So Cisco is going to bet 6.9 Billion Dollars on Scientific-Atlanta. That’s a pretty big bet, but is it going to payoff? Well Cisco used to be the Internet company, providing plumbing to connect anything and everything. With Linksys acquisition they successfully entered the $100 consumer device market, and now Cisco is trying to bridge the gap from Internet to home, over cable, by this Scientific-Atlanta acquisition. Lets see what all does Scientific-Atlanta make and how all of this is going to workout.
Cisco provides all the plumbing for the Internet, connecting anything and everything in the data-centers and telco’s. And lately if you have bought a Linksys device, you would have noticed a Cisco logo on the device as well.
On home front, Scientific-Atlanta makes set top boxes and cable modems for the home, delivering DVR, HDTV, email, Internet access and interactive services such as on demand programming. For operators who deliver the services to consumers, they provide Digital Network Control System to provision these set of services. Scientific-Atlanta got Fiber-optic technology to deliver broadband services such as video, voice, data to consumers providing the last mile solutions and full spectrum of backroom end-to-end gear, and thats cool.
On the broadcasting end, Scientific-Atlanta makes the high-end digital video compression systems helping connect cable operators to content by helping broadcasters and service providers transmit more than 2000 channels of digital programming in 170 countries, that translates into roughly 90% of the market. Sweet and the home users do not need to know that (but we do).
So after this deal Cisco will get a strong foothold into your living room – correct? Not so fast. Lets look at what Microsoft is trying to do with Microsoft Media Server and with XBox 360. XBox 360 is Microsoft’s strategy to provide the digital entertainment platform — gaming, online experience, watching movies, Hi-Def content and all the good stuff. As the time goes by and market matures, there is nothing stopping Microsoft from adding more functionality to this family, de! livering rich digital communication and digital media experience. Cisco is betting on owning the back room digital distribution and services part of the market and also owning the end-point in the customers living room.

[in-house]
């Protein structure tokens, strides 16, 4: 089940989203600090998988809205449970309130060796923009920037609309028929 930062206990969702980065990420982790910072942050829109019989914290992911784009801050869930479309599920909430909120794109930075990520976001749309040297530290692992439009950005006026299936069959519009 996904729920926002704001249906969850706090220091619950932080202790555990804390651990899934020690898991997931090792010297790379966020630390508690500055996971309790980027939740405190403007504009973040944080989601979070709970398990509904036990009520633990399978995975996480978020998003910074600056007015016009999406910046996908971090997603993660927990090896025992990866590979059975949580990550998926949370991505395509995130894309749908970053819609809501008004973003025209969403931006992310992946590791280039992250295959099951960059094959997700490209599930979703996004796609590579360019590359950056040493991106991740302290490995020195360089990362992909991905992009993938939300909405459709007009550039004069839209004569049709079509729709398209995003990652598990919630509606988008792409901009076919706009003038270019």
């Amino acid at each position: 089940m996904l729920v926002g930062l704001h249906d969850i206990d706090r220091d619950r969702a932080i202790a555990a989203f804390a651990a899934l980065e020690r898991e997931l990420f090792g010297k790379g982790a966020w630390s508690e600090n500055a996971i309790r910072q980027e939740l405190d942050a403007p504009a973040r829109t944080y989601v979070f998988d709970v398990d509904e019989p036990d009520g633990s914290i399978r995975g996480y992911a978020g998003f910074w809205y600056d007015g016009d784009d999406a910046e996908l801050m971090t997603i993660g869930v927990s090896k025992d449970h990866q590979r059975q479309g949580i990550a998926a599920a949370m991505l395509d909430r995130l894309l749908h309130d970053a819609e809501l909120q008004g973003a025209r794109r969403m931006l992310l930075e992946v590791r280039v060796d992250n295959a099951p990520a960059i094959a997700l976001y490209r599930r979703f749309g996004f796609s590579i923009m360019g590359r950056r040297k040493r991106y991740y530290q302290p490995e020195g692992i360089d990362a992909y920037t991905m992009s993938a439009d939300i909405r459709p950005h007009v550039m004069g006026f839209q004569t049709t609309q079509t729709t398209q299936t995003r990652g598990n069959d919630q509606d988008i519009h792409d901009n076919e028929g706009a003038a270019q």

Guess what, it may not happen, because VDSL (Very high bit-rate DSL) may play spoil sports. VDSL allows download speeds of 52 Mbps and upload of 16 Mbps on ordinary copper phone line which comes to your home. Many companies are in the process of implementing Fiber to the curb (FTTC) and Fiber to the Neighborhood (FTTN) initiatives which will allow rapid full rate provisioning of VDSL to your home. Broadband over power lines is another emerging new technology for last mile solution.
Let me ask you this – what can you do with 52 Mbps? Almost everything we would need in next 10 years I guess. HDTV on demand, IP Telephony, Super fast Internet downloads – you name it. Mix VDSL, Xbox 360 and Internet, and shake well, Volla! – you get the digital content delivered to the digital home. FYI Microsoft has been quietly experimenting with IPTV and Windows Media Center.
So whats my point? By this acquisition Cisco is betting on the use of cable to deliver more broadband services to your home and that 5 years from now you will have more of your services provisioned over cable than you have today, and Cisco gets to pocket the money. For that to happen the telco’s have to fold-up, because if they don’t sell you landlines, DSL, VoIP etc. there would be nothing much left for them to survive. Instead chances are very hight that exactly reverse of this will happen. Once the broadcasting goes completely digital, Internet will play a key role in distribution instead of cable and satellite. VDSL or a similar last mile technology coupled with the enriched Xbox like set-top box of the future, or an open source product, will be the enabler of everything digital to your home.
And probably stock market and analysts understand that, and that’s why there was no reaction to the news of Cisco’s Scientific-Atlanta acquisition on Cisco’s stock.